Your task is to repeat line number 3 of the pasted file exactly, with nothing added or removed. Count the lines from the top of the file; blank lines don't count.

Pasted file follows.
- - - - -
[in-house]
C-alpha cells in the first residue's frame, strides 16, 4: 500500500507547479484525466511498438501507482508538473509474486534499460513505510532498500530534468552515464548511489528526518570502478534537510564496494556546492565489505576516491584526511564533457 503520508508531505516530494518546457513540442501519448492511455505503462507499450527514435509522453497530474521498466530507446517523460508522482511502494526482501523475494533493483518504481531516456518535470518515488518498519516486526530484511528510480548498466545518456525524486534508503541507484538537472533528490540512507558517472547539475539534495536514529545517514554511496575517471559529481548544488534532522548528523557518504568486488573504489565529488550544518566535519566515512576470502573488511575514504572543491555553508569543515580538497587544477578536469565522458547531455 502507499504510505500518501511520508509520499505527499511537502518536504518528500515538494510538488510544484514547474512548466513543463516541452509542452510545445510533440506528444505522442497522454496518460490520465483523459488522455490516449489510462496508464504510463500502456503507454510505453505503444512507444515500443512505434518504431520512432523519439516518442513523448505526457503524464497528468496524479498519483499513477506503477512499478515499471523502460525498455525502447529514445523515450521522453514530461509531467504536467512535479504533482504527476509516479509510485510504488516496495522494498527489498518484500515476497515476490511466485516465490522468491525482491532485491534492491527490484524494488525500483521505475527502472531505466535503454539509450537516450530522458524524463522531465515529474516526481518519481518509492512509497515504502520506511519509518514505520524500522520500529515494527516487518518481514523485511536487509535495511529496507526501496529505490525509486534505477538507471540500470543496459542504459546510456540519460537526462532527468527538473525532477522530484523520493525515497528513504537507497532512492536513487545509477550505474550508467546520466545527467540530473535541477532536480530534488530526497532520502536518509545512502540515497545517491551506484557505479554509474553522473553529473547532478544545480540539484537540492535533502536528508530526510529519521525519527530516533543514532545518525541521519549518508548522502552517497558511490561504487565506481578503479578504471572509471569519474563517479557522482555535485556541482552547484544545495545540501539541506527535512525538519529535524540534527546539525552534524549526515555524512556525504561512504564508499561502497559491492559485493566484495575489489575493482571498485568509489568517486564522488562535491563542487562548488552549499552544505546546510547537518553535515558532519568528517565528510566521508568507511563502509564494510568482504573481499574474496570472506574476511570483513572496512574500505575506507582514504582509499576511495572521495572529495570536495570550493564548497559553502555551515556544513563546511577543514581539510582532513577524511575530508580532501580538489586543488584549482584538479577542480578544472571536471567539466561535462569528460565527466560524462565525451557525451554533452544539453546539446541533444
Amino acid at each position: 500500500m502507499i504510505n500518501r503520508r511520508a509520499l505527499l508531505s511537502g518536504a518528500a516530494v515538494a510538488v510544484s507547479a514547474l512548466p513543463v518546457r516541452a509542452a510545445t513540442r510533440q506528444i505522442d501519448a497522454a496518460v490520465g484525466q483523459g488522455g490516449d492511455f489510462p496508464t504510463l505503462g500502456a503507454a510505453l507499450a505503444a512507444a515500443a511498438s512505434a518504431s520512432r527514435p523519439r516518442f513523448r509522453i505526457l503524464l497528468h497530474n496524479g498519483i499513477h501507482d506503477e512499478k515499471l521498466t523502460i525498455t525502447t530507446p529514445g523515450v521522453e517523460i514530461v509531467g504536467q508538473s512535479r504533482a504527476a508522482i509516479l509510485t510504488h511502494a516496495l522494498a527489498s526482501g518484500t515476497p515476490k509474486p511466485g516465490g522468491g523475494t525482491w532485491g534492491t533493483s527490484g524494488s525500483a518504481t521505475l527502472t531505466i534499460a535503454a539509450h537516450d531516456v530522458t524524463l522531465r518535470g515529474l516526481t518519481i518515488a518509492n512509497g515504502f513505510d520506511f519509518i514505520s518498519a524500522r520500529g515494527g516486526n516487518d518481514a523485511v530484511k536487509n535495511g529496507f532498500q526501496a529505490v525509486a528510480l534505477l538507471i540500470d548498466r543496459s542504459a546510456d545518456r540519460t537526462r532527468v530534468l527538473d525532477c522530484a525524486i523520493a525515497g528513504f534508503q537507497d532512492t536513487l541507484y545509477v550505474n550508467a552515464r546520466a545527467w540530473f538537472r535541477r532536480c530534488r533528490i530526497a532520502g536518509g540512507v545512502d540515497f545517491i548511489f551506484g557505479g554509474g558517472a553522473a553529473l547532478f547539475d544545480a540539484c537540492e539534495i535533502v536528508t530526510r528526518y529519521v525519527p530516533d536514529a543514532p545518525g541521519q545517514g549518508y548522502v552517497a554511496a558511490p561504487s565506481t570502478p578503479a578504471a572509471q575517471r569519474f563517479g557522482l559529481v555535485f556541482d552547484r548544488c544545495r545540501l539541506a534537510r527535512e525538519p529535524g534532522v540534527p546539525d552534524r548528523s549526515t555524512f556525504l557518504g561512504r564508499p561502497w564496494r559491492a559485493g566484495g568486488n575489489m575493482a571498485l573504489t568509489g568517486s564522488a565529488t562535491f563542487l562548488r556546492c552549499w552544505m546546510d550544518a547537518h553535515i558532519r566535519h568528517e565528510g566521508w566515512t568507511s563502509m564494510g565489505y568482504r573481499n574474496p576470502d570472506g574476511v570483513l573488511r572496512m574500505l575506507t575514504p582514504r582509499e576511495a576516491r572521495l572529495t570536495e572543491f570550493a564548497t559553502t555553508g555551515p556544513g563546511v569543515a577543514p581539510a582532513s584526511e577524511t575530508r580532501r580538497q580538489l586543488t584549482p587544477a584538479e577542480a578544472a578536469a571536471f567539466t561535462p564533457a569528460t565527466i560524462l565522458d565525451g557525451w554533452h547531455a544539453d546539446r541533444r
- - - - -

Amino acid at each position: 500500500m502507499i504510505n500518501r503520508r511520508a509520499l505527499l508531505s511537502g518536504a518528500a516530494v515538494a510538488v510544484s507547479a514547474l512548466p513543463v518546457r516541452a509542452a510545445t513540442r510533440q506528444i505522442d501519448a497522454a496518460v490520465g484525466q483523459g488522455g490516449d492511455f489510462p496508464t504510463l505503462g500502456a503507454a510505453l507499450a505503444a512507444a515500443a511498438s512505434a518504431s520512432r527514435p523519439r516518442f513523448r509522453i505526457l503524464l497528468h497530474n496524479g498519483i499513477h501507482d506503477e512499478k515499471l521498466t523502460i525498455t525502447t530507446p529514445g523515450v521522453e517523460i514530461v509531467g504536467q508538473s512535479r504533482a504527476a508522482i509516479l509510485t510504488h511502494a516496495l522494498a527489498s526482501g518484500t515476497p515476490k509474486p511466485g516465490g522468491g523475494t525482491w532485491g534492491t533493483s527490484g524494488s525500483a518504481t521505475l527502472t531505466i534499460a535503454a539509450h537516450d531516456v530522458t524524463l522531465r518535470g515529474l516526481t518519481i518515488a518509492n512509497g515504502f513505510d520506511f519509518i514505520s518498519a524500522r520500529g515494527g516486526n516487518d518481514a523485511v530484511k536487509n535495511g529496507f532498500q526501496a529505490v525509486a528510480l534505477l538507471i540500470d548498466r543496459s542504459a546510456d545518456r540519460t537526462r532527468v530534468l527538473d525532477c522530484a525524486i523520493a525515497g528513504f534508503q537507497d532512492t536513487l541507484y545509477v550505474n550508467a552515464r546520466a545527467w540530473f538537472r535541477r532536480c530534488r533528490i530526497a532520502g536518509g540512507v545512502d540515497f545517491i548511489f551506484g557505479g554509474g558517472a553522473a553529473l547532478f547539475d544545480a540539484c537540492e539534495i535533502v536528508t530526510r528526518y529519521v525519527p530516533d536514529a543514532p545518525g541521519q545517514g549518508y548522502v552517497a554511496a558511490p561504487s565506481t570502478p578503479a578504471a572509471q575517471r569519474f563517479g557522482l559529481v555535485f556541482d552547484r548544488c544545495r545540501l539541506a534537510r527535512e525538519p529535524g534532522v540534527p546539525d552534524r548528523s549526515t555524512f556525504l557518504g561512504r564508499p561502497w564496494r559491492a559485493g566484495g568486488n575489489m575493482a571498485l573504489t568509489g568517486s564522488a565529488t562535491f563542487l562548488r556546492c552549499w552544505m546546510d550544518a547537518h553535515i558532519r566535519h568528517e565528510g566521508w566515512t568507511s563502509m564494510g565489505y568482504r573481499n574474496p576470502d570472506g574476511v570483513l573488511r572496512m574500505l575506507t575514504p582514504r582509499e576511495a576516491r572521495l572529495t570536495e572543491f570550493a564548497t559553502t555553508g555551515p556544513g563546511v569543515a577543514p581539510a582532513s584526511e577524511t575530508r580532501r580538497q580538489l586543488t584549482p587544477a584538479e577542480a578544472a578536469a571536471f567539466t561535462p564533457a569528460t565527466i560524462l565522458d565525451g557525451w554533452h547531455a544539453d546539446r541533444r